After Prince Eugene of Savoy, military commander of the Austrian forces, provoked French military involvement by invading the Duchy of Milan, alliances were being formed and sides were being taken. William III's forces, England and the United Provinces, followed by German states like Prussia and Hannover, formed a coalition with Austria while France, Bavaria, Portugal, and Savoy formed another.

III.3 Military Conflicts

III.3.a Early Phase, 1701-1703
            In the early fighting of the War of the Spanish Succession, Prince Eugene distinguished himself as an excellent military commander by beating both Duc de Villeroi and Duc de Vendome and establishing power over Italy.
            Meanwhile, the great English General John Churchill, also known as the Duke of Marlborough, was winning the Low Countries. He captured significant forts like Liege and English Admiral George Rook won the naval Battle of Vigo Bay where the Spanish fleet was destroyed and lots of silver were brought in (22).
            A year later in 1703, things seemed brighter for the French as they were successful in Germany. Bavarian Max Emanuel and French Duc de Villars defeated opposing armies and the French forces under Camille de Tallard were victorious in southern Germany.
            As the early phase came to a close, the French and Bavarian army planned to invade the Austrian capital; unfortunately, their ambitions were slowed down as both Portugal and Savoy betrayed them and joined the Austrians. After observing the rule under Philip, the English decided that their trading rights with the Spanish empire were safer if Archduke Charles took the throne.

III.3.b Middle Phase, 1704-1709
            During the first year of the middle phase, the French planned to stall Marlborough in the Netherlands while Tallard and the Bavarians would march on to Vienna, the Austrian capital. This plan failed and both Marlborough's and Eugene's forces met and faced Tallard's forces at the Battle of Blenheim. The allies (Austrian, English, and their allies) had a great success as they caused Bavaria to leave the war. Meanwhile, England, with the help of Dutch forces, captured and occupied Gibraltar in Spain, thereby attaining a Mediterranean naval base (23).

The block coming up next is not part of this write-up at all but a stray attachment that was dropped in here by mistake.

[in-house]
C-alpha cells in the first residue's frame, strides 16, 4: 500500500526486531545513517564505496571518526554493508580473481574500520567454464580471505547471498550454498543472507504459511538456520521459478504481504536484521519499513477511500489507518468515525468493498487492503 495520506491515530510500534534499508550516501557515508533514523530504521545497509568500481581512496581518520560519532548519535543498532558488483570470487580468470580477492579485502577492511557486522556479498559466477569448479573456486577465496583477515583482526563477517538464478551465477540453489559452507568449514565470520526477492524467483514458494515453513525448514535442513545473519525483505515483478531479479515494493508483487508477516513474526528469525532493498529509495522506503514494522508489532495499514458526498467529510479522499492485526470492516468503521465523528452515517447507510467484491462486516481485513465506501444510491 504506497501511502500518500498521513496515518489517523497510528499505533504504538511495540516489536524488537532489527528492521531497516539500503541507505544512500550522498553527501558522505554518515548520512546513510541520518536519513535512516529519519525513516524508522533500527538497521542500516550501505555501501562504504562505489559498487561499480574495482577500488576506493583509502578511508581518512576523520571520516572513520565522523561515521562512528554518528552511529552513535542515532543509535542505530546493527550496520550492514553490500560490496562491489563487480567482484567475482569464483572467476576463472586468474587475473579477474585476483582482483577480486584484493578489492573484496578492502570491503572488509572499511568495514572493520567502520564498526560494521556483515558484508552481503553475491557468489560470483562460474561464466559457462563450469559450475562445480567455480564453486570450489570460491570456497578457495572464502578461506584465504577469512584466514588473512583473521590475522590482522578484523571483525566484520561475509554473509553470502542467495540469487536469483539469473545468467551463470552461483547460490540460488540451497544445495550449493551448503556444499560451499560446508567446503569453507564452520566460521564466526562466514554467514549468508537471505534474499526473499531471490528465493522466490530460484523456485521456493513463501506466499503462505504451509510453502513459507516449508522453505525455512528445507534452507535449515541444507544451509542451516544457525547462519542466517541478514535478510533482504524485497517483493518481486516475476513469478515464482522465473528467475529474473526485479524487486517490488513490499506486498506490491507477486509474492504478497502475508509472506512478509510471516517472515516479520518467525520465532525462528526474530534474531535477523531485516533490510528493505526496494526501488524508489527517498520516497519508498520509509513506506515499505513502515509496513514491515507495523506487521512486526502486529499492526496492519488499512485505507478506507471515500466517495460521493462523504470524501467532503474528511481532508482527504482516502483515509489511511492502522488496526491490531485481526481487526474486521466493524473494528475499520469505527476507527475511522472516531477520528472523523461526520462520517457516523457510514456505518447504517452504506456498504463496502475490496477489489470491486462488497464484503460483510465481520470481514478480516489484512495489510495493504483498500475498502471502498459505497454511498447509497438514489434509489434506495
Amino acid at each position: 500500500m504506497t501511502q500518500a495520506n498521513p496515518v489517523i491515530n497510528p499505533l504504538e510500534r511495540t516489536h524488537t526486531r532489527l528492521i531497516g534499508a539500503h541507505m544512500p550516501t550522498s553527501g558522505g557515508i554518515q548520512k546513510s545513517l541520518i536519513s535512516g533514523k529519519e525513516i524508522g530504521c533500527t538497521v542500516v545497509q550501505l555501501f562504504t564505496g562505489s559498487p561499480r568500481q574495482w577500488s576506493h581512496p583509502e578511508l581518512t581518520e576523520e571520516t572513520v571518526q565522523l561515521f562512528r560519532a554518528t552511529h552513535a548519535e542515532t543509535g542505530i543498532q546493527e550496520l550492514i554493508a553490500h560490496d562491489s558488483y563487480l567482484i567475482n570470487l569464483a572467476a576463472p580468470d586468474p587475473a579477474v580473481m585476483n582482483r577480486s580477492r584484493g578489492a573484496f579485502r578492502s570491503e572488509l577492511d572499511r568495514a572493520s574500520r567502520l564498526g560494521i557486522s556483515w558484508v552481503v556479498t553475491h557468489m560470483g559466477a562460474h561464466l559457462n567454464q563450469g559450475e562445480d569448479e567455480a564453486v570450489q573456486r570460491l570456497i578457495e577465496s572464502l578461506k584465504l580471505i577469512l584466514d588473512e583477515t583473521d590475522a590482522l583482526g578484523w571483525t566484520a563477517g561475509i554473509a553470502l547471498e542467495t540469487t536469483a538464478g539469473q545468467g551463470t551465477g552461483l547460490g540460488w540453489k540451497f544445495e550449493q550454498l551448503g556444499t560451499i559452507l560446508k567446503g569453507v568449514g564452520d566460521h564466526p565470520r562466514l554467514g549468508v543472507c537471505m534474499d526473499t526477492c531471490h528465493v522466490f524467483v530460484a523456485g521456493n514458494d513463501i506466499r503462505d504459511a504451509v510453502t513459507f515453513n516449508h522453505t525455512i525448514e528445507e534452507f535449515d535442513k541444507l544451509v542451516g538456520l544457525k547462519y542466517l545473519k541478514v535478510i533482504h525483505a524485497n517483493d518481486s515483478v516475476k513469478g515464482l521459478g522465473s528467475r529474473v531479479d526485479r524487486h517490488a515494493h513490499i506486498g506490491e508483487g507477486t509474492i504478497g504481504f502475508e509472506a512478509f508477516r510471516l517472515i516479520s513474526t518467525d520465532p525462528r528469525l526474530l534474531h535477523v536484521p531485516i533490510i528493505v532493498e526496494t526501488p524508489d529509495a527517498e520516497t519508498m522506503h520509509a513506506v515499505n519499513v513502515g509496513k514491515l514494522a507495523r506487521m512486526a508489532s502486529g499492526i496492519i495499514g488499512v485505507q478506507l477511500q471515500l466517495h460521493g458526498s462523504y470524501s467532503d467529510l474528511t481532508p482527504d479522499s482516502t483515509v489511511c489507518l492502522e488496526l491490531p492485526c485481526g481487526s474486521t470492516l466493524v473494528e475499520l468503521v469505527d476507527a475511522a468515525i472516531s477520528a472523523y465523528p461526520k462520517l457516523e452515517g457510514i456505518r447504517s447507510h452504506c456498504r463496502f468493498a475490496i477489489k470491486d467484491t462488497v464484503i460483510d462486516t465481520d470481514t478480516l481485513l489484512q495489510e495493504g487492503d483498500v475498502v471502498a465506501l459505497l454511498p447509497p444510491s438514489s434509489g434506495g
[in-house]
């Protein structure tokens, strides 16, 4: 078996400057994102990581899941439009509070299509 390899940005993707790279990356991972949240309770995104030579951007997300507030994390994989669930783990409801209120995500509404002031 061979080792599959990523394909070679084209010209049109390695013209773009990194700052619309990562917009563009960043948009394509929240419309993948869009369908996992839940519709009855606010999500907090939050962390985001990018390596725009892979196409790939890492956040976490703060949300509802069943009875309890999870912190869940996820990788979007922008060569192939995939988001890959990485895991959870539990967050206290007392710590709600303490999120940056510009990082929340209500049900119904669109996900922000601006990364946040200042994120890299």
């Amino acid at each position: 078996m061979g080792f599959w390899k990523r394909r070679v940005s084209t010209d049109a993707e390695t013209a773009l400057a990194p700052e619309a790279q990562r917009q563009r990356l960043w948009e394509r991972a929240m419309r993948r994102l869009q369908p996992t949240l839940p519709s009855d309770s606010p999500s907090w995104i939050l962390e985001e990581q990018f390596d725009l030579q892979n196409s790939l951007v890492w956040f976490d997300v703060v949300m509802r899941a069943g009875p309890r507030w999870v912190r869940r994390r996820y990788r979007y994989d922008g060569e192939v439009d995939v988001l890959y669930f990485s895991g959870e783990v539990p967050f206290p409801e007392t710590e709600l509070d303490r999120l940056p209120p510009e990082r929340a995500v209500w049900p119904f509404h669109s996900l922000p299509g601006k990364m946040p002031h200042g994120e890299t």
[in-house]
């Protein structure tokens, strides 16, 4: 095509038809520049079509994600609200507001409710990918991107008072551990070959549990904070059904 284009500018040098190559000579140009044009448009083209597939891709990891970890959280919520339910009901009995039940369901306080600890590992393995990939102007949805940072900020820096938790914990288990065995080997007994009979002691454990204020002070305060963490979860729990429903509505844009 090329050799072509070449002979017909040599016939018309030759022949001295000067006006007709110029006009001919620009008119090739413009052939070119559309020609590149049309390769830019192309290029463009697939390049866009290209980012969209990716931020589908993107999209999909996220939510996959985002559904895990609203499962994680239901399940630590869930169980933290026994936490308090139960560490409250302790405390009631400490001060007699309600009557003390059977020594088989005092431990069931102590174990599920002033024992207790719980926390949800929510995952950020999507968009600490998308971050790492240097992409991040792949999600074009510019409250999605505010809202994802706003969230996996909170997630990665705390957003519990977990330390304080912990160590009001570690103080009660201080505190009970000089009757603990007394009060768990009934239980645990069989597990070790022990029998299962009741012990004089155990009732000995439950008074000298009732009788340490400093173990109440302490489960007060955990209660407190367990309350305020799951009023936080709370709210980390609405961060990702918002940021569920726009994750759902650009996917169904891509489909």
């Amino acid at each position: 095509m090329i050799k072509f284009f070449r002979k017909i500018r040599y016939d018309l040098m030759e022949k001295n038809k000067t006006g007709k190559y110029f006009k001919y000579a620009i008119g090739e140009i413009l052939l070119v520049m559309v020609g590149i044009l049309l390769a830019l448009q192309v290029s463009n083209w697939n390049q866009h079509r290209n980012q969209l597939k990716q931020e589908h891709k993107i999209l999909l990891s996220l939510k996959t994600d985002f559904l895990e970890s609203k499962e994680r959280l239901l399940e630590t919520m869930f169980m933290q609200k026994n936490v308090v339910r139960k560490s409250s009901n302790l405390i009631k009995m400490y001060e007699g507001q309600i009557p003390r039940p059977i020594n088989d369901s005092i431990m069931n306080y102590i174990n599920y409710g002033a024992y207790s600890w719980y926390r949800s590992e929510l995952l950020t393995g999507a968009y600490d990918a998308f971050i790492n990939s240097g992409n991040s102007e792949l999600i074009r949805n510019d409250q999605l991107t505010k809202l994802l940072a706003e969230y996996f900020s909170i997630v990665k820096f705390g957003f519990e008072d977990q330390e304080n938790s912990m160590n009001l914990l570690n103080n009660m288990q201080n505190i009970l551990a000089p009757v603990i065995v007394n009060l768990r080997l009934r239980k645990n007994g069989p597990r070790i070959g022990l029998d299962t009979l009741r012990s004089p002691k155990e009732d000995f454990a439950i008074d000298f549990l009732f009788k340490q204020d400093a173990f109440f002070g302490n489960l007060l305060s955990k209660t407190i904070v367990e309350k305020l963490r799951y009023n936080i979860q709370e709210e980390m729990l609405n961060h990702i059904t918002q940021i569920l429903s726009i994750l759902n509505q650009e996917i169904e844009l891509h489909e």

In 1705, little progress was made by both sides and this stalemate was broken the next year in 1706, where Marlborough won the Spanish Netherlands defeating Villeroi and Eugene accompanied by the Duke of Savoy successfully drove the French out of Italy.
            Because the French forces were driven out of everywhere but Spain, it was the main theatre of the war for a few years. Although Eugene made an attempt at taking southern France, he was stopped by the French, yet disputes between French leaders plagued them for the upcoming battles. Philip V's older brother, the Duke of Burgundy frequently argued with the Duc de Vendome and this distraction proved to be all it takes for Eugene and Marlborough to reunite and crush the French army again at the Battle of Oudenaarde and then capture Lille.
            As France was on the brink of ruin, Louis XIV offered to surrender all of the Spanish territories except Naples, and dethrone Philip V. The Habsburgs, however, wanted him to use his own French army to defeat his own grandson. Louis could not accept these conditions, and with the support of the French people, continued the war and won thousands of new army recruits (25).
            Marlborough and Eugene united again to attempt an invasion of France when they fought the duc de Villars at the Battle of Malplaquet. Although they won the bloodiest battle of the entire war, they lost twenty thousand men, which were double the casualties of the French (26). Due to such a tremendous loss of men, they could not proceed with their invasion of France.